How does herd immunity benefit us?
By Safiya Zaloum
Herd immunity benefits us, but what exactly is herd immunity? Herd immunity is when a large enough proportion of the population is immune to an illness so that it cannot spread within that population. This can only be created for diseases that can be passed between people such as measles.
First, let’s start off by looking at what immunity is. Once you have had certain illnesses once, you don’t get them again – chicken pox for example. Why is this? The answer is that your immune system remembers. Next time you get infected, your body fights off the infection before it has a chance to make you ill.
How does the immune system work?
The first time you encounter a particular infection, your body takes a long time to work out how to fight it off. Diseases are caused by pathogens, which are bad microorganisms that cause you to become ill. Viruses are one example of a type of pathogen. The first time your immune cells see a virus, they don’t know how to destroy it. It takes them a long time to make the correct antibodies: these attach to those red spiky bits on the virus, called antigens, and help destroy it. The antigens from the virus let your body’s immune system know that something foreign is in your body and stimulates a response. You also have antigens on your own cells too – these are called autoantigens. This is so that your immune system knows what to attack – only things with foreign antibodies.
It isn’t very nice becoming ill, but after the illness when most of the immune cells die, some B cells remain and become memory cells. They float around in your bloodstream and if you encounter that same virus, they remember how to fight it! This virus has a certain shaped spike and the B cell recognises this shape and can make an antibody that fits onto these spikes. Because the B cell remembers, your body can destroy the virus much quicker than the first time. Your immune system destroys the pathogen before it has time to make you feel unwell, so you don’t feel ill. You are immune to a pathogen once you have created these memory cells.
How is herd immunity created?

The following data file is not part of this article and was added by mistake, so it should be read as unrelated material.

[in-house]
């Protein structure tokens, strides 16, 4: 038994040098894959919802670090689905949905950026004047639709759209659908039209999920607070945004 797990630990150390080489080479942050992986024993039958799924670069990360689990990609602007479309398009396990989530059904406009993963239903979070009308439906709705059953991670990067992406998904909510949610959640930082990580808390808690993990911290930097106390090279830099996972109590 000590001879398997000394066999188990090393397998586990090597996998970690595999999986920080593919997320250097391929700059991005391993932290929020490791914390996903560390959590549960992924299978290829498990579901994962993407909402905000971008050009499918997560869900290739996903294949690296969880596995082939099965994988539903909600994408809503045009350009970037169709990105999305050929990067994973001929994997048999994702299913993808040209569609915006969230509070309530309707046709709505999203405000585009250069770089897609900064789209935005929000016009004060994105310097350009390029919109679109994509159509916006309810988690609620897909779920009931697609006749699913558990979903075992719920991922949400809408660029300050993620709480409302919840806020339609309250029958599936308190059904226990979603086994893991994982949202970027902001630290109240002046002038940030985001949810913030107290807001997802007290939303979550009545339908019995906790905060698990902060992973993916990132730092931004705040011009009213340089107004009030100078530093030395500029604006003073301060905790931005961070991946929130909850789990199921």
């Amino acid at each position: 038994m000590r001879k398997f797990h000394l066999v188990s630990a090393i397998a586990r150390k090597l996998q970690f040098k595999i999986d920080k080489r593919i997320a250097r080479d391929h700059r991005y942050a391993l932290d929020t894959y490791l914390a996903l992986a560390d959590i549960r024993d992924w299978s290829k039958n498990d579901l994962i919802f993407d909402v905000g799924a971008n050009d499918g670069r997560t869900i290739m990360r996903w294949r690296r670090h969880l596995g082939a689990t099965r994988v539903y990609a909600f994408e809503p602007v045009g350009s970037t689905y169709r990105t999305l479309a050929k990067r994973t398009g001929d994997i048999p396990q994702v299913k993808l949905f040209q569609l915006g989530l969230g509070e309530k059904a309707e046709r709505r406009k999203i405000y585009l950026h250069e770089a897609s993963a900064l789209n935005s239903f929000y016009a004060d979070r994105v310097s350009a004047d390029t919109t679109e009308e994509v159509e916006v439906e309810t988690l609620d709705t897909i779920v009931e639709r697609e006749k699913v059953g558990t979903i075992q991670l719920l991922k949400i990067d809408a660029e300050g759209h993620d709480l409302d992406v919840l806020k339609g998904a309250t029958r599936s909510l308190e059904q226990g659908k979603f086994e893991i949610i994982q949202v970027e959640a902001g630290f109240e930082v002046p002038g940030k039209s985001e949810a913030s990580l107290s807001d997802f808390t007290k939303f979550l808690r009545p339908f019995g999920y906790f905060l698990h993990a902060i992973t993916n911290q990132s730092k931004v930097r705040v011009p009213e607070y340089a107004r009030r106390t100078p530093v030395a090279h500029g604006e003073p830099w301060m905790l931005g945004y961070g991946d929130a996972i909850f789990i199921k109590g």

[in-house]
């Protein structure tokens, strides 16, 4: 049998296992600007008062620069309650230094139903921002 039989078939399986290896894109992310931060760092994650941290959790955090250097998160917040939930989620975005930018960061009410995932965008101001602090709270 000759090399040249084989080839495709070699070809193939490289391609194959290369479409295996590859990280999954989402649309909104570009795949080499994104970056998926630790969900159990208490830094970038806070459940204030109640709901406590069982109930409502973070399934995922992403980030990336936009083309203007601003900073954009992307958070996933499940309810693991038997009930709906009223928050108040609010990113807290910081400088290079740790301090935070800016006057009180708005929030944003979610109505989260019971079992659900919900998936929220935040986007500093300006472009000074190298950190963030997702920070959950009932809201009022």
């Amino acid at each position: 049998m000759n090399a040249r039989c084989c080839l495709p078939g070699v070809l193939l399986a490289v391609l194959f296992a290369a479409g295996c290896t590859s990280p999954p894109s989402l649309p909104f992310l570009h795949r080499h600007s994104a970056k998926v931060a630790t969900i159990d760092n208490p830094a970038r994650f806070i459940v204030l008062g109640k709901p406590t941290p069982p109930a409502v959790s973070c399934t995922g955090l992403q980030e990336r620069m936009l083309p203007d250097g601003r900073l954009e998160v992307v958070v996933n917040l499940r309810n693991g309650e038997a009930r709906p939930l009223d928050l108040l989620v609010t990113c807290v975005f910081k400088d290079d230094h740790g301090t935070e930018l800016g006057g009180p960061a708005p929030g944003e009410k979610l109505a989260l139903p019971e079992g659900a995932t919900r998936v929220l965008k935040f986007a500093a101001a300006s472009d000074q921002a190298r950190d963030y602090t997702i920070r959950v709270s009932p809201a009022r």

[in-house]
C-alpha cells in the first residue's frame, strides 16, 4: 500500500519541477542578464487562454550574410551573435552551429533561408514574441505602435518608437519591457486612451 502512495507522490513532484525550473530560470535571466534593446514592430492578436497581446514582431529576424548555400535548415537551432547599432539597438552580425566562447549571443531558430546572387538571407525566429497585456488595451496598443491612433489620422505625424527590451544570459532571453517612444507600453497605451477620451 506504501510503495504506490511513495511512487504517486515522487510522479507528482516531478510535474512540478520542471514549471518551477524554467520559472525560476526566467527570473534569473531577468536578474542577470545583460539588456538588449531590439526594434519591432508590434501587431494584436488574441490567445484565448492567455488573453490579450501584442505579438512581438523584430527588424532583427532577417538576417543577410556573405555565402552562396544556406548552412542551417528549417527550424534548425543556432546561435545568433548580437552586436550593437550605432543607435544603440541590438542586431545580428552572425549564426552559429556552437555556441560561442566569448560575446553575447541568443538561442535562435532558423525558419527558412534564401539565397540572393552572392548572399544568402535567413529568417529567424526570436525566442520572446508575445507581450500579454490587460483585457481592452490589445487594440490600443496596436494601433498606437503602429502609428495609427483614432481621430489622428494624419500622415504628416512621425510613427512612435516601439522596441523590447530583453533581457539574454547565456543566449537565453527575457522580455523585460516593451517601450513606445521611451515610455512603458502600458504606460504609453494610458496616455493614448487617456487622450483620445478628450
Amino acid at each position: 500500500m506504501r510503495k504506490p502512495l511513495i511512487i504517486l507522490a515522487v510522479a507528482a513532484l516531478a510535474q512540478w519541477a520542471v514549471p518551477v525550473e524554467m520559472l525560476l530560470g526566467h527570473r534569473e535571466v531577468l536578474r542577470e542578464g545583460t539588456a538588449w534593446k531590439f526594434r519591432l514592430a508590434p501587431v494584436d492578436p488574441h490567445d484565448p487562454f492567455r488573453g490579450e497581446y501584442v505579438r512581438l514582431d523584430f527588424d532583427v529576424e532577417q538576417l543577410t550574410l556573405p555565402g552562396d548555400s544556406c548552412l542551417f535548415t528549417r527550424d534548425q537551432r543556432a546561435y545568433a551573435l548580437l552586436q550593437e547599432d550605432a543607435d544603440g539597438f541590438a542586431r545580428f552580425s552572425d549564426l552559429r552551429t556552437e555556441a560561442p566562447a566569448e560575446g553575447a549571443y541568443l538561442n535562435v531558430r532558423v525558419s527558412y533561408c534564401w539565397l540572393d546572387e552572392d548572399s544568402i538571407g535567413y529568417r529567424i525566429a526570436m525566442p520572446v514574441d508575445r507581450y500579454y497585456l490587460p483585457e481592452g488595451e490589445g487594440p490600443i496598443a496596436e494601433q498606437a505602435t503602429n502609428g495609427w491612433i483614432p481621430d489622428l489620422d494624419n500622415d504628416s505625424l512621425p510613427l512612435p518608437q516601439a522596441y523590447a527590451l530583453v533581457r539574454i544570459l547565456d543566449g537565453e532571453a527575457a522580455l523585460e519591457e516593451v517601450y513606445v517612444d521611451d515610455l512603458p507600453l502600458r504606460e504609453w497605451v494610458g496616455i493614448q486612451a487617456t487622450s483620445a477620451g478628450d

Herd immunity occurs when enough of the population is immune to a disease. This is about 95% for any given disease that is caused by pathogens. This stops the disease spreading in a population, or if one person gets it, they cannot pass it on as the other people around them are immune.
The image below demonstrates how a disease will spread rapidly through a population if no one is immune to it. COVID-19 is an example of this. The red dot represents one person with the infection and the blue dots healthy individuals who have no immunity. See how most of the blue dots turn into red dots – almost everyone catches the disease, maybe even everyone over time.
Herd immunity usually comes from vaccination. Vaccines come in different forms but many work by showing your immune system antigens from the pathogen. These spikes alone cannot make you ill. Your immune system springs into action and works to make antibodies – those complementary shapes to the spikes that help to destroy the pathogen. Just like when you catch the virus for real, some immune cells remain as memory cells. Then when you catch the real pathogen, your immune system can fight it before it has a chance to make you ill.
Vaccinations work for diseases that can be passed between people like measles and mumps but also against other pathogens that you can catch from the environment but not from other people. One example of this is tetanus.
Shown below is when about 80% of the population is vaccinated against a disease. Green dots represent those vaccinated and blue those who are healthy but unvaccinated. The red dot is someone infected – see how most of the blue dots (healthy unvaccinated people) can still be infected. Nowhere near as many people get ill as before but the pathogen can still spread.
The aim is to reach 95% vaccination. The diagram below shows this: one person is infected but cannot infect the other 2 unvaccinated people as there are so many people who are vaccinated and therefore immune. This is how herd immunity works in practice.
Those who are immune protect those who aren’t. There are many people who cannot be vaccinated because they have weakened or under-developed immune systems. For example, newborn babies, the elderly, those with cancer or an organ transplant and those who do not respond effectively to vaccines. These groups are kept safe from many diseases by herd immunity.
This is the main benefit that herd immunity offers to us as a society. If a young healthy person catches a virus such as COVID-19, they are much more likely to recover than someone with a weakened immune system. This is the case with many illnesses and is why seemingly fit and healthy people should get vaccinated – to protect themselves and those around them. Once a certain level of herd immunity has been reached, a disease can even be eradicated from a population, as is the case with smallpox.